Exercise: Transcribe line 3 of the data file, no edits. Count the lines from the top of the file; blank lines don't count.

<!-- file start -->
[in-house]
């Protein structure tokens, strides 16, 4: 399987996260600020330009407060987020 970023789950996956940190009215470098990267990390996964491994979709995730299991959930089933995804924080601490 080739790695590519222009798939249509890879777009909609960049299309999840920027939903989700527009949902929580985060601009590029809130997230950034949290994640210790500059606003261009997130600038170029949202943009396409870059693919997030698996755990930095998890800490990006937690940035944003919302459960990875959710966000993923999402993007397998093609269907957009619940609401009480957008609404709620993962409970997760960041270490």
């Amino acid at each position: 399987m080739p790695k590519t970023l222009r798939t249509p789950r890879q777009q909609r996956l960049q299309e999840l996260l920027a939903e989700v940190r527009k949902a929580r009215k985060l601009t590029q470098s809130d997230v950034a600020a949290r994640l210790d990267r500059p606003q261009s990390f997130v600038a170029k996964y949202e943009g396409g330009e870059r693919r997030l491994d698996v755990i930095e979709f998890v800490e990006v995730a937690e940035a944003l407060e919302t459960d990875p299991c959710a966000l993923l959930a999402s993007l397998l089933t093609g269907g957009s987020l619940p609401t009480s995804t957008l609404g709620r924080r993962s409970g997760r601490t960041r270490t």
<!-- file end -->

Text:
């Amino acid at each position: 399987m080739p790695k590519t970023l222009r798939t249509p789950r890879q777009q909609r996956l960049q299309e999840l996260l920027a939903e989700v940190r527009k949902a929580r009215k985060l601009t590029q470098s809130d997230v950034a600020a949290r994640l210790d990267r500059p606003q261009s990390f997130v600038a170029k996964y949202e943009g396409g330009e870059r693919r997030l491994d698996v755990i930095e979709f998890v800490e990006v995730a937690e940035a944003l407060e919302t459960d990875p299991c959710a966000l993923l959930a999402s993007l397998l089933t093609g269907g957009s987020l619940p609401t009480s995804t957008l609404g709620r924080r993962s409970g997760r601490t960041r270490t």